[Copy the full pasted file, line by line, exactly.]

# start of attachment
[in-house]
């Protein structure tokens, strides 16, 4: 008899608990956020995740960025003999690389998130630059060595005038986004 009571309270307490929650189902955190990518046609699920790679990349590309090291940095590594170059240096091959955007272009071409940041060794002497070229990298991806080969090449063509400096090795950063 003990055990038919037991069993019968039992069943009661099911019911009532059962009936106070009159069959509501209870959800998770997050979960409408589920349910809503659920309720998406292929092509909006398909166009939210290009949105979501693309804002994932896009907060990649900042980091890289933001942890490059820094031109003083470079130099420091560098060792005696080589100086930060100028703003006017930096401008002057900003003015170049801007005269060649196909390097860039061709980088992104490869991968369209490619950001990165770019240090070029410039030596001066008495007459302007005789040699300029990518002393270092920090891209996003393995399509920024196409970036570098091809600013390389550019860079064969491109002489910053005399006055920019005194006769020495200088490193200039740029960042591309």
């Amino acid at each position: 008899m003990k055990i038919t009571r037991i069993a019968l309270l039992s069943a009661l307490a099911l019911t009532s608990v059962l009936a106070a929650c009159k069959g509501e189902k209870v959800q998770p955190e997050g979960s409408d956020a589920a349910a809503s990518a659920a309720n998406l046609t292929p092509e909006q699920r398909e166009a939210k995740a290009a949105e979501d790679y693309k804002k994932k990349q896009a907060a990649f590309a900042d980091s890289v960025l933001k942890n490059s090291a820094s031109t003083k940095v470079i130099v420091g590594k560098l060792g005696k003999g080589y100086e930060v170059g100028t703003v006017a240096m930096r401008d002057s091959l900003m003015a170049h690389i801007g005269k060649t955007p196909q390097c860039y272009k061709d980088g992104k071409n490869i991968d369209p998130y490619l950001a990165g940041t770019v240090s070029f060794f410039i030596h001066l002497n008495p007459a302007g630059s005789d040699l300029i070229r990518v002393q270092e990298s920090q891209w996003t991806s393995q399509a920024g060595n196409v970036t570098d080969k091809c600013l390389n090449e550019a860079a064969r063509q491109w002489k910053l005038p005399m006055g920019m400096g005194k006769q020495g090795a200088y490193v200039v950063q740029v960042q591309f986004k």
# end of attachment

[in-house]
């Protein structure tokens, strides 16, 4: 008899608990956020995740960025003999690389998130630059060595005038986004 009571309270307490929650189902955190990518046609699920790679990349590309090291940095590594170059240096091959955007272009071409940041060794002497070229990298991806080969090449063509400096090795950063 003990055990038919037991069993019968039992069943009661099911019911009532059962009936106070009159069959509501209870959800998770997050979960409408589920349910809503659920309720998406292929092509909006398909166009939210290009949105979501693309804002994932896009907060990649900042980091890289933001942890490059820094031109003083470079130099420091560098060792005696080589100086930060100028703003006017930096401008002057900003003015170049801007005269060649196909390097860039061709980088992104490869991968369209490619950001990165770019240090070029410039030596001066008495007459302007005789040699300029990518002393270092920090891209996003393995399509920024196409970036570098091809600013390389550019860079064969491109002489910053005399006055920019005194006769020495200088490193200039740029960042591309």
């Amino acid at each position: 008899m003990k055990i038919t009571r037991i069993a019968l309270l039992s069943a009661l307490a099911l019911t009532s608990v059962l009936a106070a929650c009159k069959g509501e189902k209870v959800q998770p955190e997050g979960s409408d956020a589920a349910a809503s990518a659920a309720n998406l046609t292929p092509e909006q699920r398909e166009a939210k995740a290009a949105e979501d790679y693309k804002k994932k990349q896009a907060a990649f590309a900042d980091s890289v960025l933001k942890n490059s090291a820094s031109t003083k940095v470079i130099v420091g590594k560098l060792g005696k003999g080589y100086e930060v170059g100028t703003v006017a240096m930096r401008d002057s091959l900003m003015a170049h690389i801007g005269k060649t955007p196909q390097c860039y272009k061709d980088g992104k071409n490869i991968d369209p998130y490619l950001a990165g940041t770019v240090s070029f060794f410039i030596h001066l002497n008495p007459a302007g630059s005789d040699l300029i070229r990518v002393q270092e990298s920090q891209w996003t991806s393995q399509a920024g060595n196409v970036t570098d080969k091809c600013l390389n090449e550019a860079a064969r063509q491109w002489k910053l005038p005399m006055g920019m400096g005194k006769q020495g090795a200088y490193v200039v950063q740029v960042q591309f986004k």